By: Nolan Locke
If you’re like me, and you barely exist outside of work, your marriage, and your children, you might constantly lament the loss of good gaming options. After all, you have 10 minutes here, 30 minutes there, and an hour in between jobs/errands where you throw food in your piehole before beginning more… honey-do list items, or ‘dad take me to any of the nine things I do each week’.
You haven’t sat around a gaming table for months, and you haven’t found an app game that doesn’t suck ass. It’s all repetitive, mindless nonsense, you say to yourself, grinding for no end game. The story is nonexistent, or you have to pay to play anything decent. You’ve resigned yourself to LitRPG audiobooks on the commutes to and from work.
What if I told you (he said, holding a red pill and a blue pill) that you don’t have to pay money for a great game, you don’t have to sacrifice, and that there’s a game with a good Intellectual Property managed relatively well?
You’d say ‘there’s a D&D online game!?’ and I’d respond, sadly, no. Not that I know of anyway.
There is, however, Magic the Gathering’s match 3 game: Puzzle Quest. Not only is it good, it has a core of fans all around the world playing in a number of languages, and over 6,000 unique cards. We’re talking a match 3 puzzle game that’s been going strong for over 6 years.
Take the things you enjoyed about MtG growing up and compact them down into 3-10 minute battles. Take out the slow progression of each battle and punch it up a notch. Take the other player out of the equation and match up against decks built by other players, managed by AI.
You have an experience with over a hundred different unique planeswalkers. The old characters are there: Jace, Nissa, Liliana, Chandra, and Gideon, along with dual color and tri-color characters: Karn, Nicol Bolas the dragon god, a fae trickster, a werewolf who transforms in the middle of matches, twins who tag in and out of play.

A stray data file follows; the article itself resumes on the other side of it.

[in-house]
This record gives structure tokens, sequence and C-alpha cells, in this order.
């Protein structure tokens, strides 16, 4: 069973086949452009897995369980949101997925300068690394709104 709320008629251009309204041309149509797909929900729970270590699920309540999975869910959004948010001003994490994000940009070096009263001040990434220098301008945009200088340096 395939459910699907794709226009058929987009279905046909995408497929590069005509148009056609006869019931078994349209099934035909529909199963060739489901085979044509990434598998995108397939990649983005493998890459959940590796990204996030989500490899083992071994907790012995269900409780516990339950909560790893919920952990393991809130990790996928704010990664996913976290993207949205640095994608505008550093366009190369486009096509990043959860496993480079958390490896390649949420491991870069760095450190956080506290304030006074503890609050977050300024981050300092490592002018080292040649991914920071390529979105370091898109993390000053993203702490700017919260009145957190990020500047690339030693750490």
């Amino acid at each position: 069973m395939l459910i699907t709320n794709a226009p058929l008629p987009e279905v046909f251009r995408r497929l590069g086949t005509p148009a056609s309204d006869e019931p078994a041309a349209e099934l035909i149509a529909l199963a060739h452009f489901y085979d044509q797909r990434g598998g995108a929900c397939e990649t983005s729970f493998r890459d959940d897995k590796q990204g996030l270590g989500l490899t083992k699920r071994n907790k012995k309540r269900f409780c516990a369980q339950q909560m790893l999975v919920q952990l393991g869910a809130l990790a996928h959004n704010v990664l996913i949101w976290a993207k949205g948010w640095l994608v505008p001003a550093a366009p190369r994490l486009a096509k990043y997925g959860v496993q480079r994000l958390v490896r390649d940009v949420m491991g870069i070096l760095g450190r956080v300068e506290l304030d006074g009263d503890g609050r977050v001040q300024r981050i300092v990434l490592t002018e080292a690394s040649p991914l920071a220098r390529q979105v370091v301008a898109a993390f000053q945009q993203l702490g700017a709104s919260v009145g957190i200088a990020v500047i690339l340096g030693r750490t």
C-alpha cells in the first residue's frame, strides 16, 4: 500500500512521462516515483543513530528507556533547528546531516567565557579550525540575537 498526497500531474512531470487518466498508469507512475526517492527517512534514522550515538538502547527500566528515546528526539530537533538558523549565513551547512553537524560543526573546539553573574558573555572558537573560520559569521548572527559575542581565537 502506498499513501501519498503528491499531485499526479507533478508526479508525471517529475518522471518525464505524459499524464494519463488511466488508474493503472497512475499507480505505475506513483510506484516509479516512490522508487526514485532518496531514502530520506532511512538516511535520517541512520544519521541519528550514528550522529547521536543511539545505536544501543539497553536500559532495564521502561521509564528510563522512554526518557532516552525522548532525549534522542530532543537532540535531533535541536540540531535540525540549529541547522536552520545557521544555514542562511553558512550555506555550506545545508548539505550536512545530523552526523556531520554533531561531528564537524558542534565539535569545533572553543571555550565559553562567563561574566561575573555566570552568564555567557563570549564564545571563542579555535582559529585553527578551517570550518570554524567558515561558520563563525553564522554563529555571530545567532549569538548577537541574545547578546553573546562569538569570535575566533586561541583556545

You’ve got your minotaur who looks to have a boiling furnace inside his body, a genderless figment of your nightmares, a zombie planeswalker with a gold mask on, the literal embodiment of the Dungeon Master. There’s a giant, a time traveler, a dragon enthusiast, a god of spiders.
There’s a merfolk character, a martial artist, a demon character, a devil character (they’re different), an Indian artificer, an Egyptian dual wielding blademaster, a vampire, a spirit dragon, a gorgon, a furry catman, an elf from mythic Scandinavia, a dude who’s replaced most of his body with living metal… and whatever others I missed.
As for the cards, you remember MtG.
Look at this BAMF
Same deal, just digital
Now, over 6 years into the game, they have 35 different card sets from such wondrous planes as: Egypt where the gods have been corrupted, Japan where cyberpunk meets actual spirits, King Kong meets Godzilla meets Pokemon world, the gigantic world-spanning city plane, the dinosaurs vs pirates vs merfolk vs indigenous Aztecs vs vampire conquistadors plane, the PLACE WHERE IT ALL BEGAN IN 1993, the vampire versus werewolf world… which is basically Twilight, now that I think about it…
But way better.
Planes don’t stop there… you’ve got Ravnica (cityworld), Innistrad (supernaturalworld), Eldraine (fableworld), Kaldheim (Odinsworld), Theros (Zeusworld), Kaladesh (magitechpunk Indiaworld), Strixhaven (Hogwartsworld), Zendikar (floatyislandworld), and Adventures into the Forgotten Realms. You can literally roll d20’s in Magic: the Gathering’s bastard cousin app, and delve into dungeons.
So everything you ever knew in MtG is here, only easier. The time commitment has been shaved down, the amazing artwork and flavor have not. The cards are gorgeous and have much of the same functionality as paper. Each new set includes, in classic MtG fashion, new rules that make old planeswalkers relevant, and introduce new possibilities of card utilization from various sets.
Even with decks that are 10 cards, you can still combine various mechanics and abilities to make bizarre loopy win conditions possible.
I’ve been digging it for the last 6 years, and in your spare time, you could too.
This is the first segment in a series of articles about MtG:PQ. Come back weekly for more of whatever this ends up being.